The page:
On track of med­i­cal im­pos­tors

The Weekend Australian - Travel - - Health -

From Health cover at­ten­tion of the com­mu­nity,’’ All­nutt says.

Queens­land foren­sic psy­chi­a­trist Robert Moyle says that while it is dif­fi­cult to gen­er­alise what causes peo­ple to pass them­selves off as doc­tors, med­i­cal im­pos­tors can crave the per­ceived higher sta­tus of be­ing a doc­tor — a crav­ing that can be traced to fan­tasies that de­vel­oped while grow­ing up of be­ing some­one more im­por­tant than they re­ally were.

While such fan­tasies are com­mon and held by most peo­ple at some point, the dif­fer­ence in peo­ple who do go on to pre­tend to be doc­tors is that they cross the line and put their fan­tasies into prac­tice.

If while hav­ing fan­tasies of grandeur, they also — or al­ter­na­tively — en­joy the sense of power they de­rive from de­ceiv­ing peo­ple, that could cre­ate the right con­di­tions for some­one to at­tempt a de­cep­tion of this kind.

‘‘ The very ill are very easy to tar­get, be­cause they all want to hope their lives will be saved,’’ Moyle says.

‘‘ The key is­sue is that it’s very com­plex. It can be based on hav­ing no clear per­sonal sense of iden­tity com­ing out of child­hood — and hav­ing good so­cial skills and be­ing able to ‘ read’ other peo­ple, and be­ing able to ‘ play’ them.

‘‘ With that comes the re­wards of think­ing them­selves ‘ bet­ter’ than other peo­ple, and there’s the so­cial sta­tus — and you may also get fi­nan­cial re­wards.’’

Al­though there is no ev­i­dence the phe­nom­e­non is grow­ing, it has cer­tainly been recog­nised since the birth of psy­chi­a­try, and even ear­lier.

In 1886 the List of Un­reg­is­tered Prac­ti­tion­ers was pub­lished, list­ing 257 peo­ple who made un­jus­ti­fied claims to be doc­tors. The list­ing, cov­er­ing Aus­tralia and New Zealand, in­cluded some colour­ful en­tries, such as those for a ‘‘ Pro­fes­sor McCreery’’ of Surry Hills, Syd­ney, a for­mer furniture dealer then trad­ing un­der the grandiose ti­tle of ‘‘ Botanic, Hy­dro­pathic, and Ace­to­pathic Physi­cian’’. An­other en­try warned read­ers that the ‘‘ world renowned Dan­ish herbal­ist’’ Hans Ras­mussen was claim­ing to treat ‘‘ Private com­plaints, Ner­vous Dabil­ity (sic), and ef­fects from self-abuse a Spe­cialty’’.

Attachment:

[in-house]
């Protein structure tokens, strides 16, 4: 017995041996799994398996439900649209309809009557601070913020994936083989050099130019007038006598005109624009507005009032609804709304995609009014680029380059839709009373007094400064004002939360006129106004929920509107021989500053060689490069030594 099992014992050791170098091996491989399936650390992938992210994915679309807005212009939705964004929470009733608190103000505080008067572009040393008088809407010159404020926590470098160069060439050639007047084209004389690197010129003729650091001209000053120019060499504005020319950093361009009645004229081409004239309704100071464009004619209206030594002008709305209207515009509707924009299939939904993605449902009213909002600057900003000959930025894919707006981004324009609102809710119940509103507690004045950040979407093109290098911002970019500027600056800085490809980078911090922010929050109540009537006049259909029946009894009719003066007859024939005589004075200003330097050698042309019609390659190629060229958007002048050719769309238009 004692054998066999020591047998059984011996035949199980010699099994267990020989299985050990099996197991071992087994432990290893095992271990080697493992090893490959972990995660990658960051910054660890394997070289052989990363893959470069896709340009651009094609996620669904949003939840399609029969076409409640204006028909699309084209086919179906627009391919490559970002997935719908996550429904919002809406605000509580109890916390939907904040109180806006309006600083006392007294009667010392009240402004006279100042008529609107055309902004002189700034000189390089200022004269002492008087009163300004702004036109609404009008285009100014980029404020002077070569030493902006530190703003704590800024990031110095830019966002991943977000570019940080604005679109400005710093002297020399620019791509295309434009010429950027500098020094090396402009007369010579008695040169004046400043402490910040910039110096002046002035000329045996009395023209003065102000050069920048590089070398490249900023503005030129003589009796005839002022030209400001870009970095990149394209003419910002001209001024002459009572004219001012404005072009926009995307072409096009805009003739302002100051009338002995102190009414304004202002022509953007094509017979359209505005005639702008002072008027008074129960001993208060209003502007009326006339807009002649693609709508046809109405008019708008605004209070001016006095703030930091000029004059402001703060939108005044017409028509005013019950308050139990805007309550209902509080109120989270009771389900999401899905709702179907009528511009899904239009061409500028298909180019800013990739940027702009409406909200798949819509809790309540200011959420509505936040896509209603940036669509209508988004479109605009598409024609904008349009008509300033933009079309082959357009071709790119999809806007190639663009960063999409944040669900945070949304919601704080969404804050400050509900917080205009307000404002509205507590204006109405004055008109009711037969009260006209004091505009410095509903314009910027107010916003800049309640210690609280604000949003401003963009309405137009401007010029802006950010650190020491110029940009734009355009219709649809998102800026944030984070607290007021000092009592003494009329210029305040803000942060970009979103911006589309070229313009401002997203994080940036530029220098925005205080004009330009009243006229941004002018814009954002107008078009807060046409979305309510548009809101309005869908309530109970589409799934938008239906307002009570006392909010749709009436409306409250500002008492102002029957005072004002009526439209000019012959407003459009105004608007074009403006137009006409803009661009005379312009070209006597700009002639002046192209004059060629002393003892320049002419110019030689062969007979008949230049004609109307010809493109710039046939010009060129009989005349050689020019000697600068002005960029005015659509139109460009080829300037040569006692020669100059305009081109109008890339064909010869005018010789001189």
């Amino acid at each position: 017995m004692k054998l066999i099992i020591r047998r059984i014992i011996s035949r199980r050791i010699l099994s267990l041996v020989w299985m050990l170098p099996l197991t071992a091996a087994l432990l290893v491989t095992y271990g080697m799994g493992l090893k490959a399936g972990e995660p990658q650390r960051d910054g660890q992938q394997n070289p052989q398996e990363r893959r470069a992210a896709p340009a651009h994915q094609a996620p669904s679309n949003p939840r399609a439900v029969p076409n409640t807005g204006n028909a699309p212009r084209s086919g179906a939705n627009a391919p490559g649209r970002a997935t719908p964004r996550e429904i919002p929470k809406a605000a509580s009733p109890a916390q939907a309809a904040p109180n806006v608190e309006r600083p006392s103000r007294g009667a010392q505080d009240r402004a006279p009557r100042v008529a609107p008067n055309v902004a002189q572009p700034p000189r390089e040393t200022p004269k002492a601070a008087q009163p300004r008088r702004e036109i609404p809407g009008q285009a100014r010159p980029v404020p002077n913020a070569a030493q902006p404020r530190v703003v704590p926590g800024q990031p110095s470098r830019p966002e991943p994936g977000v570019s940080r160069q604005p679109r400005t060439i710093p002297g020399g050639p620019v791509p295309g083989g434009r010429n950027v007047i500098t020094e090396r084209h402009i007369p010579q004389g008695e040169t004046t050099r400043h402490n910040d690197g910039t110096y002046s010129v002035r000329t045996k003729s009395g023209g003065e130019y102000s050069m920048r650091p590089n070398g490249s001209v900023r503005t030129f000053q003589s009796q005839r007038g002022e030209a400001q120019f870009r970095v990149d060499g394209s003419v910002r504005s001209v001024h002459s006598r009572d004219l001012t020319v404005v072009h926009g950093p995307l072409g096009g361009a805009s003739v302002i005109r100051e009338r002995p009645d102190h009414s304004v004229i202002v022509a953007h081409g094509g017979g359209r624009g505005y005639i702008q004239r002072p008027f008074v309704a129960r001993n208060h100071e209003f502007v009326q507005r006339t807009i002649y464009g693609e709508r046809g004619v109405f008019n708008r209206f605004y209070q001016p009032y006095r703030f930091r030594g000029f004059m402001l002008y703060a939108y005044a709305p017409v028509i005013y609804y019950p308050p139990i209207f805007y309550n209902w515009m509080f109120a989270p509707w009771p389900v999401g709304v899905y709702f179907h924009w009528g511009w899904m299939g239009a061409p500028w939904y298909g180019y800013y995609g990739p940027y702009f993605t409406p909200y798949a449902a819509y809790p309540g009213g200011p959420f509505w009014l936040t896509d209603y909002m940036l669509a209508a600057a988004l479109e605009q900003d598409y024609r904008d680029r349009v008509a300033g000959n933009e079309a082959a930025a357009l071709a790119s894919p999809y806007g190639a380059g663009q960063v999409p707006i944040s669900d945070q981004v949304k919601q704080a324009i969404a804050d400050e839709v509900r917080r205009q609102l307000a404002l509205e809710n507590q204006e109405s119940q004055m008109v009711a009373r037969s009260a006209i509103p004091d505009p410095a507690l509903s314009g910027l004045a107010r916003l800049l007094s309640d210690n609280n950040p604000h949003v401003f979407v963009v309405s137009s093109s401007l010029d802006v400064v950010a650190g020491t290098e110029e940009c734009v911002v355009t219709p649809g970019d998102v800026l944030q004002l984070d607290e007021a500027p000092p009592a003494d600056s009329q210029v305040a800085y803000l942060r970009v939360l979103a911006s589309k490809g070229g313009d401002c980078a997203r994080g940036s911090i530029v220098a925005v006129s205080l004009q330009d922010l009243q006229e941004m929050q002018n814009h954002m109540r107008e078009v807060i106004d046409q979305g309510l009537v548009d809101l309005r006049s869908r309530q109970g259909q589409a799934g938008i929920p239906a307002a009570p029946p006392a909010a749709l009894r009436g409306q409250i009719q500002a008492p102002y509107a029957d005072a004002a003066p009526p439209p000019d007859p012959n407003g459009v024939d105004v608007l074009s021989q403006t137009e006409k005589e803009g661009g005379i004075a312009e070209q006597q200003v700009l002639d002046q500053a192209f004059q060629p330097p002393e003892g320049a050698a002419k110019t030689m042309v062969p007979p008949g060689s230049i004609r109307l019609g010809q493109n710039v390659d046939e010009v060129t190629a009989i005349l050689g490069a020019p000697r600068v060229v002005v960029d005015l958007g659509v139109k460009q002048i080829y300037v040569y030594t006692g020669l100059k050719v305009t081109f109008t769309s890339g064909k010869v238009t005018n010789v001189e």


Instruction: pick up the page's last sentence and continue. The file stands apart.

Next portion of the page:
The tome’s com­piler, doc­tor and med­i­cal jour­nal­ist Lud­wig Bruck, wrote a few years later that in NSW there was one un­trained prac­ti­tioner for ev­ery gen­uine doc­tor, and th­ese ‘‘ ir­reg­u­lar med­i­cal prac­ti­tion­ers of all na­tion­al­i­ties are found in ev­ery part of Aus­tralia, though nowhere in such as­ton­ish­ing num­bers as NSW’’.

All­nutt says that al­though rare, ‘‘ when it does oc­cur, there are me­dia re­ports, so the feel­ing is that there are char­la­tans ev­ery­where. It’s rel­a­tively rare, but it does hap­pen, clearly.’’

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